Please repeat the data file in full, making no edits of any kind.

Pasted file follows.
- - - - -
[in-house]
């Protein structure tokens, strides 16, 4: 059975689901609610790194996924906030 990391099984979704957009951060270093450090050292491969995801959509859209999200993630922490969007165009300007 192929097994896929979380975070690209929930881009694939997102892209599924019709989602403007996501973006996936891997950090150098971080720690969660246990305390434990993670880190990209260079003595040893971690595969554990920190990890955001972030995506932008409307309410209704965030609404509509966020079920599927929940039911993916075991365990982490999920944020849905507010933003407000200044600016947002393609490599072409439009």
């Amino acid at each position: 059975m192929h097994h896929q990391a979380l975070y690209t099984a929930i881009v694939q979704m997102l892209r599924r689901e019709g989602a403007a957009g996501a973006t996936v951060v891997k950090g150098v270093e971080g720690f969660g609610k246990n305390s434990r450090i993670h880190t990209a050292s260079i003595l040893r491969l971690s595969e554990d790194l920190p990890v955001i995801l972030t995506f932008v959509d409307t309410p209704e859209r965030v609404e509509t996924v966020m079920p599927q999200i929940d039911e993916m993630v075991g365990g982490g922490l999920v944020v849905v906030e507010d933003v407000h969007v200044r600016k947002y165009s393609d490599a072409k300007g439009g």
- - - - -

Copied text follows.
[in-house]
């Protein structure tokens, strides 16, 4: 059975689901609610790194996924906030 990391099984979704957009951060270093450090050292491969995801959509859209999200993630922490969007165009300007 192929097994896929979380975070690209929930881009694939997102892209599924019709989602403007996501973006996936891997950090150098971080720690969660246990305390434990993670880190990209260079003595040893971690595969554990920190990890955001972030995506932008409307309410209704965030609404509509966020079920599927929940039911993916075991365990982490999920944020849905507010933003407000200044600016947002393609490599072409439009």
């Amino acid at each position: 059975m192929h097994h896929q990391a979380l975070y690209t099984a929930i881009v694939q979704m997102l892209r599924r689901e019709g989602a403007a957009g996501a973006t996936v951060v891997k950090g150098v270093e971080g720690f969660g609610k246990n305390s434990r450090i993670h880190t990209a050292s260079i003595l040893r491969l971690s595969e554990d790194l920190p990890v955001i995801l972030t995506f932008v959509d409307t309410p209704e859209r965030v609404e509509t996924v966020m079920p599927q999200i929940d039911e993916m993630v075991g365990g982490g922490l999920v944020v849905v906030e507010d933003v407000h969007v200044r600016k947002y165009s393609d490599a072409k300007g439009g």